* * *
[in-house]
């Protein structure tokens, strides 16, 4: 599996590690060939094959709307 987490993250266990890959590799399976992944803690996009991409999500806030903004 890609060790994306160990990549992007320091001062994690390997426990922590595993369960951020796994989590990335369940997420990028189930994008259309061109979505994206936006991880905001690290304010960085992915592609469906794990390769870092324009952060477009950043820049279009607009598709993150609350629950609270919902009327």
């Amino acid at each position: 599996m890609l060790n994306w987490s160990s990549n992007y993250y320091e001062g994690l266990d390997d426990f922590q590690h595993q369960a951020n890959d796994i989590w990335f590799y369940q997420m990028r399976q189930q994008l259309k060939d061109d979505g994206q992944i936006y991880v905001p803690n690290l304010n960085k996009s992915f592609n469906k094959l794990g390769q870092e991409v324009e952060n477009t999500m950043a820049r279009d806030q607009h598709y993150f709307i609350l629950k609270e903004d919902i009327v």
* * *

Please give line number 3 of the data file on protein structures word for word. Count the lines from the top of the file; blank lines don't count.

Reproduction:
């Amino acid at each position: 599996m890609l060790n994306w987490s160990s990549n992007y993250y320091e001062g994690l266990d390997d426990f922590q590690h595993q369960a951020n890959d796994i989590w990335f590799y369940q997420m990028r399976q189930q994008l259309k060939d061109d979505g994206q992944i936006y991880v905001p803690n690290l304010n960085k996009s992915f592609n469906k094959l794990g390769q870092e991409v324009e952060n477009t999500m950043a820049r279009d806030q607009h598709y993150f709307i609350l629950k609270e903004d919902i009327v």